Emily Parker spoke with Marcus Thompson, reporter, sports columnist, and now author of 'Golden', about the faith and skill of basketball star Steph Curry.

Maintaining Your Faith As An NBA Basketball Star

Emily: Tell me a bit about yourself, Marcus. You're a reporter and sports columnist, so tell me what life looks like for you day-to-day.

Marcus: I guess the most consuming part of my life is my 10-year-old daughter. I've been doing this for a while, for about 20 years now. I've been covering professional basketball for maybe 15 of those. So my wife and I have a good rhythm, but now my daughter is 10 and she's older, she wants to be involved. I'm managing her energy. It's been a bit of a different twist.

Typically my day is: I watch basketball, I go to practice, I do a lot of interviews, I try to think of unique story angles and ideas; I try to get people to tell me information that they don't want me to know and I write articles about it.

I also cover professional football, and professional baseball as a columnist. I pretty much write about everything.

The Warriors are the dominant team around here, but there are some other teams, San Francisco Forty-niners included; and the Colin Kaepernick situation has all taken over our lives, the protests and the anthem, so it's pretty busy around here nowadays.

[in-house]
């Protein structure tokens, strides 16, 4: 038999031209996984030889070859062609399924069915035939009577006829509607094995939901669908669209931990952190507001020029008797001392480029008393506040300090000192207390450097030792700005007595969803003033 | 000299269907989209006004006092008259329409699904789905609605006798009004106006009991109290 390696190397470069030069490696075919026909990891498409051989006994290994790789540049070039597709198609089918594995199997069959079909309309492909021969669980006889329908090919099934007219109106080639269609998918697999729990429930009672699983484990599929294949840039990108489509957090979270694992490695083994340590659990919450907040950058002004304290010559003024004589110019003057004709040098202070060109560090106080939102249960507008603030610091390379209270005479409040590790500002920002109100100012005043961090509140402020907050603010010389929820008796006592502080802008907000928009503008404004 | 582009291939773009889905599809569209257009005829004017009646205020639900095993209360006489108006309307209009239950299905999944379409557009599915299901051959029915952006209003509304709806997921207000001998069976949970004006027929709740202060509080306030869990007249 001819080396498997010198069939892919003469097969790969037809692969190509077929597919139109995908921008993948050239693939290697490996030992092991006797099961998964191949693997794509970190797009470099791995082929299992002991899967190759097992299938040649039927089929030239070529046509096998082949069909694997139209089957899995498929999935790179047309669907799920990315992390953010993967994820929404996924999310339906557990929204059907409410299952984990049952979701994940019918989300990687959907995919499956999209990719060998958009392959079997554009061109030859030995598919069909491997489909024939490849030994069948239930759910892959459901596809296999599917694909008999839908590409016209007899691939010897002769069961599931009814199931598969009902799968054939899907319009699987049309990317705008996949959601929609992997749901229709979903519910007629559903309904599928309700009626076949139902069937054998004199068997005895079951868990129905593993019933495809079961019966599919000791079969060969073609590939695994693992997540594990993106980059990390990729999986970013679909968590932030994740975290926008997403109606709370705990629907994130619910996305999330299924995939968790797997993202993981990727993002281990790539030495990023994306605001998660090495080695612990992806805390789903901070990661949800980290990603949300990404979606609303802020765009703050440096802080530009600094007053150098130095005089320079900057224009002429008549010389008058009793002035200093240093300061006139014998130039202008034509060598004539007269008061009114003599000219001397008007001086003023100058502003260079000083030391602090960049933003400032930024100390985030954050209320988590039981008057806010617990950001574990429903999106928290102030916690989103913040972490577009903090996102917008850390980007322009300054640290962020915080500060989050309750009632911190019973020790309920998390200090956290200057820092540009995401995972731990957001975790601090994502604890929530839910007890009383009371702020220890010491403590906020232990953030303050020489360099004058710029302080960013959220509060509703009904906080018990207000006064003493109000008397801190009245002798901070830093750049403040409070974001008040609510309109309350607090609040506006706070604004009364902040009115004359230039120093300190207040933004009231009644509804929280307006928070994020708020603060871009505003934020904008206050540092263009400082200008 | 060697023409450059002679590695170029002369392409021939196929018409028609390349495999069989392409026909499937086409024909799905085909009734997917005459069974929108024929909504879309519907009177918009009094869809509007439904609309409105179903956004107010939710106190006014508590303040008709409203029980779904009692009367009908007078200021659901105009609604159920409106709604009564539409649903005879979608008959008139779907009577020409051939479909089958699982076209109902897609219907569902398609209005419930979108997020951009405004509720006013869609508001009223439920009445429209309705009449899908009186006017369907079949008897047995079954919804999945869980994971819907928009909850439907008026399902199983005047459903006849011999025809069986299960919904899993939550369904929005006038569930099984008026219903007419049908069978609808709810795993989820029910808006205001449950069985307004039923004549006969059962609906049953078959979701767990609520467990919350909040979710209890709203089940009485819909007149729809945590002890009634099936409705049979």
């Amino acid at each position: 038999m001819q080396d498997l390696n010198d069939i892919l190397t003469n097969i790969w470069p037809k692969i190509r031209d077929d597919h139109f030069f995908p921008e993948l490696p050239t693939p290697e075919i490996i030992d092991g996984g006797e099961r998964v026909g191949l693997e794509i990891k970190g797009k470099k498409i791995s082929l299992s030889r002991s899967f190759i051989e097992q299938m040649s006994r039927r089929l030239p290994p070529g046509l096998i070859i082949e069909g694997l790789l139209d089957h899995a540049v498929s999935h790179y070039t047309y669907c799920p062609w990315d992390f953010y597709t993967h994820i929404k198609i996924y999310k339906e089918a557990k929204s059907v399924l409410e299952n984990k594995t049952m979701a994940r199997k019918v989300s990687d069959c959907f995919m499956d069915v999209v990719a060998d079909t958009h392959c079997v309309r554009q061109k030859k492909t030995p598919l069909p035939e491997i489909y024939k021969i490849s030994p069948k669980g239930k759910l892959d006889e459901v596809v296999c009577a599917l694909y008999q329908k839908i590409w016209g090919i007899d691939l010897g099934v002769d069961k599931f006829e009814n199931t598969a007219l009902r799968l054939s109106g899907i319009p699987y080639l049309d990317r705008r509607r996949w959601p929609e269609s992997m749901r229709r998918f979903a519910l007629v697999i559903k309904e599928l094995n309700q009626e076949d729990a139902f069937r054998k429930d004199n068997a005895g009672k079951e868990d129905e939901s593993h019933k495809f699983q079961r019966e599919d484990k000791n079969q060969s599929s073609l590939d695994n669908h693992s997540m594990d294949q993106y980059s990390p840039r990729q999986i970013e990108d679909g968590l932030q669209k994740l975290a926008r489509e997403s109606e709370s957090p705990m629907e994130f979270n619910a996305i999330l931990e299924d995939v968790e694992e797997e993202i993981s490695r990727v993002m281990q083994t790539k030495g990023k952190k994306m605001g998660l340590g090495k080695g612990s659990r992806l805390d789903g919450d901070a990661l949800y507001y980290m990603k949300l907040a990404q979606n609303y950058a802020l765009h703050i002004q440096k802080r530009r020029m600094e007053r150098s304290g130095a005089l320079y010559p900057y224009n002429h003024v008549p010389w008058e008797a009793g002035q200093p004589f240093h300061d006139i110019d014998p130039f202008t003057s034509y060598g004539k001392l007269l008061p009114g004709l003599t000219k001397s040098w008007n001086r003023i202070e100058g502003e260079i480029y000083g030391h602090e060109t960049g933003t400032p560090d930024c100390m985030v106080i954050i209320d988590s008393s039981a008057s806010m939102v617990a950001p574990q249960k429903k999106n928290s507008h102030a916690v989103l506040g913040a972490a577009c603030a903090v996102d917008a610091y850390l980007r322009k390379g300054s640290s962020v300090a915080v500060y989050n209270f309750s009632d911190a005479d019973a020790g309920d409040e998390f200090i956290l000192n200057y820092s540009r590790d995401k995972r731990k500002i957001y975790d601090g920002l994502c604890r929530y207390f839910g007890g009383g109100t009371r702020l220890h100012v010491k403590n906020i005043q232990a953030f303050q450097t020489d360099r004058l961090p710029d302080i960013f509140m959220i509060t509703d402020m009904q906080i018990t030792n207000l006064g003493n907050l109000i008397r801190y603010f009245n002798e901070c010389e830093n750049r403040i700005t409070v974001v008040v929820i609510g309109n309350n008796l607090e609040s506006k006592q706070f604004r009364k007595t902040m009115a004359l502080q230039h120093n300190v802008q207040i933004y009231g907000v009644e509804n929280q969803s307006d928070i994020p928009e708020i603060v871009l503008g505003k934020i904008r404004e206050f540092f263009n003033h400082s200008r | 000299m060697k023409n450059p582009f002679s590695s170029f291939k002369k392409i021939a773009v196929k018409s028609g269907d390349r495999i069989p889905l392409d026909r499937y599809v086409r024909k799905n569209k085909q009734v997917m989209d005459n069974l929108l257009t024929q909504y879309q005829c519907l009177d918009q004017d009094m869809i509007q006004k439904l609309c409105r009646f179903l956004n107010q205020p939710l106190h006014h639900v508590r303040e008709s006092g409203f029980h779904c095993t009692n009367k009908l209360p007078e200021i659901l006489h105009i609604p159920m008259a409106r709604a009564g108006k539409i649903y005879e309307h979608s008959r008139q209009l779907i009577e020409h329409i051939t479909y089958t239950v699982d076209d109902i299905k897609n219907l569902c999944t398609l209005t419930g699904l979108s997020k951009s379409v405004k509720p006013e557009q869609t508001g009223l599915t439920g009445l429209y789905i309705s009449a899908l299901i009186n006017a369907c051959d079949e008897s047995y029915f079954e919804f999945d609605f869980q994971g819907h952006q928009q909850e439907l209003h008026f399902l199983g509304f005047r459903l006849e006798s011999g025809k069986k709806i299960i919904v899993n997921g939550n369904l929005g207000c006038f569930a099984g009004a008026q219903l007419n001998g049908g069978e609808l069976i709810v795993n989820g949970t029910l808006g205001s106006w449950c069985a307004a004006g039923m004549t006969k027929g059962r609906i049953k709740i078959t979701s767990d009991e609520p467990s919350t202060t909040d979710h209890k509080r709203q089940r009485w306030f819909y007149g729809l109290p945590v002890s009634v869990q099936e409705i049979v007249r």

Emily: What made you want to be a reporter and sports columnist?

Marcus: This is a funny story. When I was in high school, I played on a basketball team, but I wasn't very good. We played a really rubbish team and I got a chance to play a lot. I had a really good game.

I waited for the school newspaper, so I could see about my game and get my little news clippings, because it was my first time having a good game, but there was nothing in there.

So I go into the newspaper office. I'm angry and I'm trying to get an explanation of why they didn't write about my one good game. She told me they didn't have a sports writer and she offered me, "Do you want to be our sports writer?" I was like "Yeah, I'll do it."

I had the mind of thinking I'll write about my own games. So I have a good game, then I'll write about it. It ended up being so much fun; it kind of took off from there.

I read sports a lot. At some point, thankfully it was young enough, that I realised my professional athlete dreams weren't going to happen. It just seemed like a natural way for me to be around sports, which I love, and also develop this love for writing. It was a natural fit. I wasn't good enough to play professionally, so I figured I'd write about it.

Emily: When you were growing up did you have any heroes that you looked up to in the sporting world?

Marcus: Michael Jordan in basketball, the die-hard Michael Jordan maniac. Jerry Rice in football because he played for the Forty-niners and I was a Jerry Rice nut. Rickey Henderson was my baseball guy and that was largely because we went to the same high school. We're from the same city, Oakland, California, so you had to be a Rickey Henderson fan. Those were my idols coming up. Also, Mia Hamm I used to love Mia Hamm, she was a great soccer player. She got me into soccer, and I was a pretty die-hard WNBA, Women's basketball fan and my favourite player of all time was Diana Taurasi. I still love her to this day.

Emily: Do you remember the first time that you heard of, or met, Steph Curry?